Its getting old but in good shape otherwise. Interesting little book!
  #57  
Old 04-26-2017, 02:59 PM
Misnomer Misnomer is offline
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It's just a baby in terms of this thread, but my oldest book is a 1944 issue of The Bluejackets' Manual from when my maternal grandfather joined the Navy.
  #58  
Old 04-26-2017, 03:44 PM
JR Brown JR Brown is offline
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A combination cookbook / household manual from the 1820's (I don't remember the title or exact date, and I have it boxed up, so I can't easily check them, sorry...). It's in terrible condition, and full of recipes which are alternately delicious-sounding and awful-sounding, plus the household sections has a lot of very questionable and occasionally outright dangerous medical advice.

Next oldest would be some pattern sheets from French fashion magazines of the 1840's; I collect early 20th century magazines with pattern sheets, and these came as part of a lot. I don't care about the era, so I should probably sell them...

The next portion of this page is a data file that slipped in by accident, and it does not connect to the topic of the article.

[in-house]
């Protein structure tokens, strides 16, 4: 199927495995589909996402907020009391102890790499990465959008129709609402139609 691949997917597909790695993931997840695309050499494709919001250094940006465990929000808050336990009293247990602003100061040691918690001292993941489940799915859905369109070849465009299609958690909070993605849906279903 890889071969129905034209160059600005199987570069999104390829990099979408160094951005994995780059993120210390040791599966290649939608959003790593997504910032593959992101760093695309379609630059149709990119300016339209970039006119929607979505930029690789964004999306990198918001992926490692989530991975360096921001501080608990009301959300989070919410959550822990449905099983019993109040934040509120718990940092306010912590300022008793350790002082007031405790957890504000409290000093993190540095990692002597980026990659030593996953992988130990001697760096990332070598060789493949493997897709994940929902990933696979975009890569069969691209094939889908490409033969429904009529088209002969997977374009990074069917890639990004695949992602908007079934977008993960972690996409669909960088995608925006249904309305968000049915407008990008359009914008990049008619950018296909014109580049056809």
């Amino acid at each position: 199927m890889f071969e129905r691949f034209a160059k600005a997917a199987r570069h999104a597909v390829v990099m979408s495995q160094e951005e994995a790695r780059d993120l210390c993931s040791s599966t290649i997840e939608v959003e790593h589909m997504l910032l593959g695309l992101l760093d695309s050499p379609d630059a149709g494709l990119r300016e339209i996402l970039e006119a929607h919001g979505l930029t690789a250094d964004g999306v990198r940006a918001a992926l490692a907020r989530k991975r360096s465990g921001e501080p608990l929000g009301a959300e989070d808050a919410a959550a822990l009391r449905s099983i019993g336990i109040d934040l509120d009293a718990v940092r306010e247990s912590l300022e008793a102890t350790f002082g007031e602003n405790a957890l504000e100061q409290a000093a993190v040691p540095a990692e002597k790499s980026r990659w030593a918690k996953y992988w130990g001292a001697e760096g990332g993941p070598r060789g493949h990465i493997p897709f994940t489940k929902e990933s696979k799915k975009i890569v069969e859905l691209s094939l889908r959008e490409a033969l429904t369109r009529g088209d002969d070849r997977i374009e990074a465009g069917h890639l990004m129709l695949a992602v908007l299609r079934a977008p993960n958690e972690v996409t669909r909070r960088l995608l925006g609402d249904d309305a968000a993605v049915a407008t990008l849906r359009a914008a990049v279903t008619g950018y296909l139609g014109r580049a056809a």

#59  
Old 04-26-2017, 03:50 PM
Johnny Bravo Johnny Bravo is offline
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Quote:
Originally Posted by JR Brown View Post
A combination cookbook / household manual from the 1820's (I don't remember the title or exact date, and I have it boxed up, so I can't easily check them, sorry...). It's in terrible condition, and full of recipes which are alternately delicious-sounding and awful-sounding, plus the household sections has a lot of very questionable and occasionally outright dangerous medical advice.
I have one of these, but it's a young whippersnapper compared to yours - it was published in 1907. It's called The Compendium of EveryDay Wants and it makes for utterly fascinating reading. There are sections devoted to etiquette, civic responsibility, legal matters, veterinary medicine, home chemistry, and all sorts of other goodies.

This isn't the same edition I have, but it looks to be pretty damned close.
  #60  
Old 04-26-2017, 04:16 PM
JR Brown JR Brown is offline
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Quote:
Originally Posted by Johnny Bravo View Post
I have one of these, but it's a young whippersnapper compared to yours - it was published in 1907. It's called The Compendium of EveryDay Wants and it makes for utterly fascinating reading. There are sections devoted to etiquette, civic responsibility, legal matters, veterinary medicine, home chemistry, and all sorts of other goodies.

This isn't the same edition I have, but it looks to be pretty damned close.
I actually have several of that kind of book over the ages; I don't have that particular one, but it looks pretty awesome.